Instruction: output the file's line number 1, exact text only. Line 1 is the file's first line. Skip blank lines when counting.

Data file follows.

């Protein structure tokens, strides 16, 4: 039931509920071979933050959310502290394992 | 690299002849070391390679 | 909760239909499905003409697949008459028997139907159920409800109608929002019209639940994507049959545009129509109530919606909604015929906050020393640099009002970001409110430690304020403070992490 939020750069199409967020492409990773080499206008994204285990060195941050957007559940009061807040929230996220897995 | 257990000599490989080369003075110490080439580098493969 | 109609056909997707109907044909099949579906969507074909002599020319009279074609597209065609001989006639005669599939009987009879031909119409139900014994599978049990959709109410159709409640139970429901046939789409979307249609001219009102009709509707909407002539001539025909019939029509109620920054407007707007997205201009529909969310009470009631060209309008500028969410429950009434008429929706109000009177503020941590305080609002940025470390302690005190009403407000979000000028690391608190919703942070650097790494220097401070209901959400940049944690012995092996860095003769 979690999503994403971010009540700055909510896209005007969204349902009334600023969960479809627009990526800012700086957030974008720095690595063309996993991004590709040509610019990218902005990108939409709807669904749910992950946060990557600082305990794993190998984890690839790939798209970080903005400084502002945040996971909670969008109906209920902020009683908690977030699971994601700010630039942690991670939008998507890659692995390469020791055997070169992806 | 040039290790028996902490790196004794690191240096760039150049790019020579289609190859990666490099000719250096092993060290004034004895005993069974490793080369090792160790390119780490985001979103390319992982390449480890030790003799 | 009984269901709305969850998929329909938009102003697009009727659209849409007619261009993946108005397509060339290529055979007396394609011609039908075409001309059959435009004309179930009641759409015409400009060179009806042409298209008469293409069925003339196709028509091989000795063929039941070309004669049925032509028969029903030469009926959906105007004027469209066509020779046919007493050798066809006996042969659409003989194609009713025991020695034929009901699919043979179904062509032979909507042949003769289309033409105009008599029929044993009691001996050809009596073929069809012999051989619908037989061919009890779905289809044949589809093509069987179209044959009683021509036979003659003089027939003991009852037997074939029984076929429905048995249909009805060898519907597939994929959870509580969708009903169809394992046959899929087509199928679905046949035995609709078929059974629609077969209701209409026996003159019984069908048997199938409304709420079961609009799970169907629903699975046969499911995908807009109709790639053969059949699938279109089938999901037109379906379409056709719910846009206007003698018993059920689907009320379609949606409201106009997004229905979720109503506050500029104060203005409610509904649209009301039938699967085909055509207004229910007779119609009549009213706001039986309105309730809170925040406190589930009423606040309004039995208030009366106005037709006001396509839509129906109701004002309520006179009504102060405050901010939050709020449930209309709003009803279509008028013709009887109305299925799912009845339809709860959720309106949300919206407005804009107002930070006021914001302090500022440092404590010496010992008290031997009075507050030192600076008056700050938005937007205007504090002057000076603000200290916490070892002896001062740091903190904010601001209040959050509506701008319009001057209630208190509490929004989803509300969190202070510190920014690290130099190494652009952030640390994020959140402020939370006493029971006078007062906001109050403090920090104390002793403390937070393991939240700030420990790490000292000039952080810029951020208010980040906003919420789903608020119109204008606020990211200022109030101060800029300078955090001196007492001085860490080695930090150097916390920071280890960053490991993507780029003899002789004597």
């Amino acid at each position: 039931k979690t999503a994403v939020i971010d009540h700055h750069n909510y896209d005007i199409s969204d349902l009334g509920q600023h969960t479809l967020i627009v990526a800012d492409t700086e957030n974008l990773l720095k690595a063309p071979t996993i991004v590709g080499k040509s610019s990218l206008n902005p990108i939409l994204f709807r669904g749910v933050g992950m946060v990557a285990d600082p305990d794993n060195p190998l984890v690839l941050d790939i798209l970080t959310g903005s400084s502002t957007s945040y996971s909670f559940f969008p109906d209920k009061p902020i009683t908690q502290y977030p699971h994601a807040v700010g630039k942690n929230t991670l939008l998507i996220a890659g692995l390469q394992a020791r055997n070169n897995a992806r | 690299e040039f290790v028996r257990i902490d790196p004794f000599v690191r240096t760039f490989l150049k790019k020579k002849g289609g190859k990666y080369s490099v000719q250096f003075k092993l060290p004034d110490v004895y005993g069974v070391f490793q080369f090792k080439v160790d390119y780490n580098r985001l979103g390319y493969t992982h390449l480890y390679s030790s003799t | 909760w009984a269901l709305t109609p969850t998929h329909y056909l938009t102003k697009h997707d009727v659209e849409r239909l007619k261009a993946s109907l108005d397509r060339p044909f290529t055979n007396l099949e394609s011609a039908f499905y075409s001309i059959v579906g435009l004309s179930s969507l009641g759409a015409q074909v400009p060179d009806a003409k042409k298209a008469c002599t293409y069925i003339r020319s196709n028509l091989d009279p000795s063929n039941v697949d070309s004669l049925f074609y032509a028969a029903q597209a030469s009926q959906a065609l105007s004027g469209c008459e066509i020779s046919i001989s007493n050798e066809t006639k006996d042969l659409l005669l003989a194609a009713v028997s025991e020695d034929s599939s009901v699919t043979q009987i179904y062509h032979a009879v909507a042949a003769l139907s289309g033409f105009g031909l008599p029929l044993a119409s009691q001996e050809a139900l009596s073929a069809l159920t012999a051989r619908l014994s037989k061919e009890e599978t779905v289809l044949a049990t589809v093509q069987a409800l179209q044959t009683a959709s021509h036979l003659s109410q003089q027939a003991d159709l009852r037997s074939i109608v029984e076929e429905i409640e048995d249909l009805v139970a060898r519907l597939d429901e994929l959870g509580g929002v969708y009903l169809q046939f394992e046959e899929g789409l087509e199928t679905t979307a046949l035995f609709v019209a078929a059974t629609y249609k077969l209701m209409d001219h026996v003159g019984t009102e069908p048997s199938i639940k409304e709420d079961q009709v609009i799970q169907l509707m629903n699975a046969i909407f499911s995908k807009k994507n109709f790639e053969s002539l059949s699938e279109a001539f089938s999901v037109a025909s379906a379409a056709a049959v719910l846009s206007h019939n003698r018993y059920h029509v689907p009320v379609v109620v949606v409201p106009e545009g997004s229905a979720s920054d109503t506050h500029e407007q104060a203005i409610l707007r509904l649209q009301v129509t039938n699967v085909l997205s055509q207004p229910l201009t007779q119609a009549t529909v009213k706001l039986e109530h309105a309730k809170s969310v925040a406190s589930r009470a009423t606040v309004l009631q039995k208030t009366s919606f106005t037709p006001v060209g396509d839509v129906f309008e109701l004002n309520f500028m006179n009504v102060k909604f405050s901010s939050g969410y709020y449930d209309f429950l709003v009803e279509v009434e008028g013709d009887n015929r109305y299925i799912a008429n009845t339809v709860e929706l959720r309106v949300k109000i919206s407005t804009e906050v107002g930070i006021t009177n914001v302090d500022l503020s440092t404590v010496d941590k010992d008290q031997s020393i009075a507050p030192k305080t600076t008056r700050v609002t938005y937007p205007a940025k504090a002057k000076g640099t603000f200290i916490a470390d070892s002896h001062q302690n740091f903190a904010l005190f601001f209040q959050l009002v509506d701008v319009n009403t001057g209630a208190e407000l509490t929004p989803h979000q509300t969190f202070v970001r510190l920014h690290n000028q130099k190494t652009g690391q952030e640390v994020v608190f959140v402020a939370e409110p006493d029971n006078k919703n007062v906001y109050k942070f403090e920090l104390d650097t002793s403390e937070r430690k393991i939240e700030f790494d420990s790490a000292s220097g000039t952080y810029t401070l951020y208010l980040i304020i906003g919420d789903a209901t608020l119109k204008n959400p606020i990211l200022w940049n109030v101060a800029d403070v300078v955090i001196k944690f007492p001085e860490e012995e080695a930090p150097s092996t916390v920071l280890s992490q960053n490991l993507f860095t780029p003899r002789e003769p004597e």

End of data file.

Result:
């Protein structure tokens, strides 16, 4: 039931509920071979933050959310502290394992 | 690299002849070391390679 | 909760239909499905003409697949008459028997139907159920409800109608929002019209639940994507049959545009129509109530919606909604015929906050020393640099009002970001409110430690304020403070992490 939020750069199409967020492409990773080499206008994204285990060195941050957007559940009061807040929230996220897995 | 257990000599490989080369003075110490080439580098493969 | 109609056909997707109907044909099949579906969507074909002599020319009279074609597209065609001989006639005669599939009987009879031909119409139900014994599978049990959709109410159709409640139970429901046939789409979307249609001219009102009709509707909407002539001539025909019939029509109620920054407007707007997205201009529909969310009470009631060209309008500028969410429950009434008429929706109000009177503020941590305080609002940025470390302690005190009403407000979000000028690391608190919703942070650097790494220097401070209901959400940049944690012995092996860095003769 979690999503994403971010009540700055909510896209005007969204349902009334600023969960479809627009990526800012700086957030974008720095690595063309996993991004590709040509610019990218902005990108939409709807669904749910992950946060990557600082305990794993190998984890690839790939798209970080903005400084502002945040996971909670969008109906209920902020009683908690977030699971994601700010630039942690991670939008998507890659692995390469020791055997070169992806 | 040039290790028996902490790196004794690191240096760039150049790019020579289609190859990666490099000719250096092993060290004034004895005993069974490793080369090792160790390119780490985001979103390319992982390449480890030790003799 | 009984269901709305969850998929329909938009102003697009009727659209849409007619261009993946108005397509060339290529055979007396394609011609039908075409001309059959435009004309179930009641759409015409400009060179009806042409298209008469293409069925003339196709028509091989000795063929039941070309004669049925032509028969029903030469009926959906105007004027469209066509020779046919007493050798066809006996042969659409003989194609009713025991020695034929009901699919043979179904062509032979909507042949003769289309033409105009008599029929044993009691001996050809009596073929069809012999051989619908037989061919009890779905289809044949589809093509069987179209044959009683021509036979003659003089027939003991009852037997074939029984076929429905048995249909009805060898519907597939994929959870509580969708009903169809394992046959899929087509199928679905046949035995609709078929059974629609077969209701209409026996003159019984069908048997199938409304709420079961609009799970169907629903699975046969499911995908807009109709790639053969059949699938279109089938999901037109379906379409056709719910846009206007003698018993059920689907009320379609949606409201106009997004229905979720109503506050500029104060203005409610509904649209009301039938699967085909055509207004229910007779119609009549009213706001039986309105309730809170925040406190589930009423606040309004039995208030009366106005037709006001396509839509129906109701004002309520006179009504102060405050901010939050709020449930209309709003009803279509008028013709009887109305299925799912009845339809709860959720309106949300919206407005804009107002930070006021914001302090500022440092404590010496010992008290031997009075507050030192600076008056700050938005937007205007504090002057000076603000200290916490070892002896001062740091903190904010601001209040959050509506701008319009001057209630208190509490929004989803509300969190202070510190920014690290130099190494652009952030640390994020959140402020939370006493029971006078007062906001109050403090920090104390002793403390937070393991939240700030420990790490000292000039952080810029951020208010980040906003919420789903608020119109204008606020990211200022109030101060800029300078955090001196007492001085860490080695930090150097916390920071280890960053490991993507780029003899002789004597």